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  • Salvatore Urso

Understanding the Discount for Lack of Marketability (DLOM) in Business Valuation



When valuing a privately held business, one of the key factors to consider is the level of marketability or liquidity of the business interest being valued. Private businesses are typically less liquid than publicly traded companies, which can make it more difficult to sell or transfer. As a result, business appraisers often apply a discount for lack of marketability (DLOM) to reflect the reduced value of a private business interest compared to a comparable public investment.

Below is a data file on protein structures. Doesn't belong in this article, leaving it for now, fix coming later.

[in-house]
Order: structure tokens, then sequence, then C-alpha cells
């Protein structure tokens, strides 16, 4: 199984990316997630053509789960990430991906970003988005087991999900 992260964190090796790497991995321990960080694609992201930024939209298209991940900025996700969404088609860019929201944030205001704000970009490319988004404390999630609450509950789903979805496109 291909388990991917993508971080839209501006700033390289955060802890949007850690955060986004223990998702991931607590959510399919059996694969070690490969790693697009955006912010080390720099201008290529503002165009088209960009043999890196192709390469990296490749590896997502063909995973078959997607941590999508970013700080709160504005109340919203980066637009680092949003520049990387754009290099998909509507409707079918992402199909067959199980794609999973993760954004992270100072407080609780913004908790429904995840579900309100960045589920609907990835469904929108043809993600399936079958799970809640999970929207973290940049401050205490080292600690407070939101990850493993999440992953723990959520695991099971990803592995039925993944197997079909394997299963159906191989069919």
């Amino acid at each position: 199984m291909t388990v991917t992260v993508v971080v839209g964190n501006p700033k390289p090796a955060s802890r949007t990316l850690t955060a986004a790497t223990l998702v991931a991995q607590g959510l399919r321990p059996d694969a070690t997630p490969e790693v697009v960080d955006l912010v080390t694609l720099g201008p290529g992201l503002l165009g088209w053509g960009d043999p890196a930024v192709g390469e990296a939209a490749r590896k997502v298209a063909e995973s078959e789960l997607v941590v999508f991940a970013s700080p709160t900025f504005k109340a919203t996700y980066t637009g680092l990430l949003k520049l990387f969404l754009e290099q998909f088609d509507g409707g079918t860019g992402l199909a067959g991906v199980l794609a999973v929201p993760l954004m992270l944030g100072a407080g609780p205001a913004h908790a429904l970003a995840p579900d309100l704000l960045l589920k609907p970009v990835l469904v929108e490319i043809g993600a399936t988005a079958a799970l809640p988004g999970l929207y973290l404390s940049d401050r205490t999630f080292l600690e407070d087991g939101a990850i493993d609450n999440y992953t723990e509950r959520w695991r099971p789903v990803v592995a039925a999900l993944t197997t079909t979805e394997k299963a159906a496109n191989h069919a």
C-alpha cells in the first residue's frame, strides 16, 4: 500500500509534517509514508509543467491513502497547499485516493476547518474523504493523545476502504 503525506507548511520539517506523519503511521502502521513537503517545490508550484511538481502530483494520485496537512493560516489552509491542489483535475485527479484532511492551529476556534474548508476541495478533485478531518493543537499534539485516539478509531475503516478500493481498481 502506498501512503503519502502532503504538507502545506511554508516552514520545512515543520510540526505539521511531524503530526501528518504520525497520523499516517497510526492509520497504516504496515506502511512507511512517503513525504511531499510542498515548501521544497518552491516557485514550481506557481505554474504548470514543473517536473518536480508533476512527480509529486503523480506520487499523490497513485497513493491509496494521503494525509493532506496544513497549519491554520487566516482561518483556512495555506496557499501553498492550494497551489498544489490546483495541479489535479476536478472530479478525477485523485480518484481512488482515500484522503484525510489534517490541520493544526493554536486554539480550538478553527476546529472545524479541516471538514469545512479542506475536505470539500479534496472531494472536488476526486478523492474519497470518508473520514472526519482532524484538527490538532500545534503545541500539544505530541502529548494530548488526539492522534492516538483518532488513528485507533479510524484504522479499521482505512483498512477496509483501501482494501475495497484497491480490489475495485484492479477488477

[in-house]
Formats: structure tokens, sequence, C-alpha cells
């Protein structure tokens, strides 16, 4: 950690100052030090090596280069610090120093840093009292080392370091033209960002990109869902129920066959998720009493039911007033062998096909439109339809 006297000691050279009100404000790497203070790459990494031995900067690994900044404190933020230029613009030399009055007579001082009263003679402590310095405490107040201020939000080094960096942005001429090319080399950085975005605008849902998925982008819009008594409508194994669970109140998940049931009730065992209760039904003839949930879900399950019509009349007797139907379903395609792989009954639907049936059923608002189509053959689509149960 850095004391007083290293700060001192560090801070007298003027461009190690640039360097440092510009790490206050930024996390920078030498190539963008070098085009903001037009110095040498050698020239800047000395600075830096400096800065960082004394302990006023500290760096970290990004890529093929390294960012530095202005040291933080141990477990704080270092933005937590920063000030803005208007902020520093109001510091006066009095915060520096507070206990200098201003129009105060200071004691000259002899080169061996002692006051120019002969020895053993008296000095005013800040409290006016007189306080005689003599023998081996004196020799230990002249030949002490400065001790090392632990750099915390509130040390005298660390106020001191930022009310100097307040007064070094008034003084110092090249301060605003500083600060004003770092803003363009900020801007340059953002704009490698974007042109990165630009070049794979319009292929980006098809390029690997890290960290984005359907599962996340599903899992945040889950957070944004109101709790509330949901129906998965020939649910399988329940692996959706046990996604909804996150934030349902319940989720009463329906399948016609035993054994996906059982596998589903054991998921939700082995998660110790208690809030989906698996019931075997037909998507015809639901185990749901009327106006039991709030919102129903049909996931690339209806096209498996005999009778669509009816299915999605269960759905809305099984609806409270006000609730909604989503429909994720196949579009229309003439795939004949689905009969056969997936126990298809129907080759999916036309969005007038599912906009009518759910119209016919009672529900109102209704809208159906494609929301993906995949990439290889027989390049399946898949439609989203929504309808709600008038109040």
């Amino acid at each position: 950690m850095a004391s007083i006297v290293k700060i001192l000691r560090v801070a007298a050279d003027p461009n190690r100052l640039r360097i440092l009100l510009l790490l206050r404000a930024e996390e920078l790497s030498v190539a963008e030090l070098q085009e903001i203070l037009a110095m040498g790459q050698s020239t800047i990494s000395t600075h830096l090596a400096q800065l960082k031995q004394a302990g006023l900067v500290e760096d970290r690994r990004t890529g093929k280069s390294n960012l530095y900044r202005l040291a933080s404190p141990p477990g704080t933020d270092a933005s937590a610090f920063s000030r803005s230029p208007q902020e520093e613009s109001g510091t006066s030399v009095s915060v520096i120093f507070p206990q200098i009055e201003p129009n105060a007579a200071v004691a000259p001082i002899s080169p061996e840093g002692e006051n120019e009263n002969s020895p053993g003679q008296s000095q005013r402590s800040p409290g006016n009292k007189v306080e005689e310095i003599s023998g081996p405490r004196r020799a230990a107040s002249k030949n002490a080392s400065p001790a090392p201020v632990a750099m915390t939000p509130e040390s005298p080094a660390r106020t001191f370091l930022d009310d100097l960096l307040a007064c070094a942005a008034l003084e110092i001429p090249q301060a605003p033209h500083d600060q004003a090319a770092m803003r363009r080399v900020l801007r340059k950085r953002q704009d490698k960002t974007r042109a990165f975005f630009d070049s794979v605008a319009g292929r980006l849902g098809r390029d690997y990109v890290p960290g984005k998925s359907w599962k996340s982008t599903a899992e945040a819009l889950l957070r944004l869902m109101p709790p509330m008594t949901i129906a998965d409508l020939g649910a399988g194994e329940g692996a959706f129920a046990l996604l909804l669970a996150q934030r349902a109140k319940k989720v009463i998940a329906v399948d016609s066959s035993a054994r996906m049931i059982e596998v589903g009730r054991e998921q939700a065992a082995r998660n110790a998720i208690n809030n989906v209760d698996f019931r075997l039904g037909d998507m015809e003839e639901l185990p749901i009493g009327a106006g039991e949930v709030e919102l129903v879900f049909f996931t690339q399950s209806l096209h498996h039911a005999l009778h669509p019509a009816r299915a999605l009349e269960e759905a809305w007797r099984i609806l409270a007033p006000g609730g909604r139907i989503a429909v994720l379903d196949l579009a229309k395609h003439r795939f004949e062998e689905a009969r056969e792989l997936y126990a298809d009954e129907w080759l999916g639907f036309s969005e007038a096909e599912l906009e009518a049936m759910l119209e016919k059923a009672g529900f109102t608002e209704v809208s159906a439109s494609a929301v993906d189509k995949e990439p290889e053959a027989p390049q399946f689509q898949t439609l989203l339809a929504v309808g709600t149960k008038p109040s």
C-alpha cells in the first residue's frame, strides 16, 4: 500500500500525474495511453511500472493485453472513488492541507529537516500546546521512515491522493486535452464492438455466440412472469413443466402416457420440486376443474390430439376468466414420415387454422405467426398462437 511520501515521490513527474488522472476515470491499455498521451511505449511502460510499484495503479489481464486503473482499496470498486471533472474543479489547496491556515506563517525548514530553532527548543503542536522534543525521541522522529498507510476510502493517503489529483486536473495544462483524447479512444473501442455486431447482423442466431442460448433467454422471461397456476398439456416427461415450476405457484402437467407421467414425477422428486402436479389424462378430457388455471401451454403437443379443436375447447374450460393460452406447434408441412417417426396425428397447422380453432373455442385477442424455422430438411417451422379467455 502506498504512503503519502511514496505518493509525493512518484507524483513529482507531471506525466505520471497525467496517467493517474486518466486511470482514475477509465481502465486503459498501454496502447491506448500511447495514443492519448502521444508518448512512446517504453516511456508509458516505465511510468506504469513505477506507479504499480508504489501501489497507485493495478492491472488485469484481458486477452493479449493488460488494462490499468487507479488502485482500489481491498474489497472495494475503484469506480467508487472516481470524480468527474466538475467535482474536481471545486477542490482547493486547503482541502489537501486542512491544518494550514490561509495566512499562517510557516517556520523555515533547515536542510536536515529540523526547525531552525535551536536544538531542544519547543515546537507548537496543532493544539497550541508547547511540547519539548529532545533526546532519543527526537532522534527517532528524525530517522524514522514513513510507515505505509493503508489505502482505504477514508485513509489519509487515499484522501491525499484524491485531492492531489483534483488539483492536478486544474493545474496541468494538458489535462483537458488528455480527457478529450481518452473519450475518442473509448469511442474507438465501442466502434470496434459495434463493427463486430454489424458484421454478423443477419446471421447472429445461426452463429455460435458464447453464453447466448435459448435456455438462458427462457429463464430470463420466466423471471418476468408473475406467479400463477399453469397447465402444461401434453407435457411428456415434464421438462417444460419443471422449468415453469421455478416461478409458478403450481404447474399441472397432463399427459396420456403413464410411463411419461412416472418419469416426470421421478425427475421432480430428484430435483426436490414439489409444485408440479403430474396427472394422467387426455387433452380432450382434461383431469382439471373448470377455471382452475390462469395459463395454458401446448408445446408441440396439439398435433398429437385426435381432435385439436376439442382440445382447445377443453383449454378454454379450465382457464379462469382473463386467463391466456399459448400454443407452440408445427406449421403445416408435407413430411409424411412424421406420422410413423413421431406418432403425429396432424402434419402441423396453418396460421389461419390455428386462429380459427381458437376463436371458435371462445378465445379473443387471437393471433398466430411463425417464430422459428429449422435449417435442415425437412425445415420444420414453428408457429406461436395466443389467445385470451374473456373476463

The DLOM represents the percentage reduction in value that reflects the perceived risk and difficulty of selling the business interest. The amount of the DLOM applied can vary depending on several factors, including the size and complexity of the business, the industry it operates in, the current economic climate, and the nature of the ownership interest being valued. It's important to note that the application of a DLOM is not always appropriate or necessary in every business valuation. The decision to apply a DLOM should be based on a thorough analysis of the relevant market data used to derive the valuation multiples or discount rates. For example, if the valuation multiples or discount rates are derived from public companies that are highly liquid and easily traded, the application of a DLOM may not be necessary. This is because the valuation multiples or discount rates already reflect the market's perception of the risks and liquidity associated with those types of investments. Alternatively, if the valuation multiples or discount rates are derived from private companies or transactions involving non-controlling interests, it may be necessary to apply a DLOM to reflect the reduced marketability of the business interest being valued. In summary, the application of a DLOM is an important consideration in business valuation, particularly for privately held companies. However, the decision to apply a DLOM should always be based on a careful analysis of the relevant market data and should be supported by sound professional judgment. The amount of the DLOM applied should reflect the specific risks and difficulties associated with the business interest being valued and should be justified by a thorough analysis of the relevant market data.

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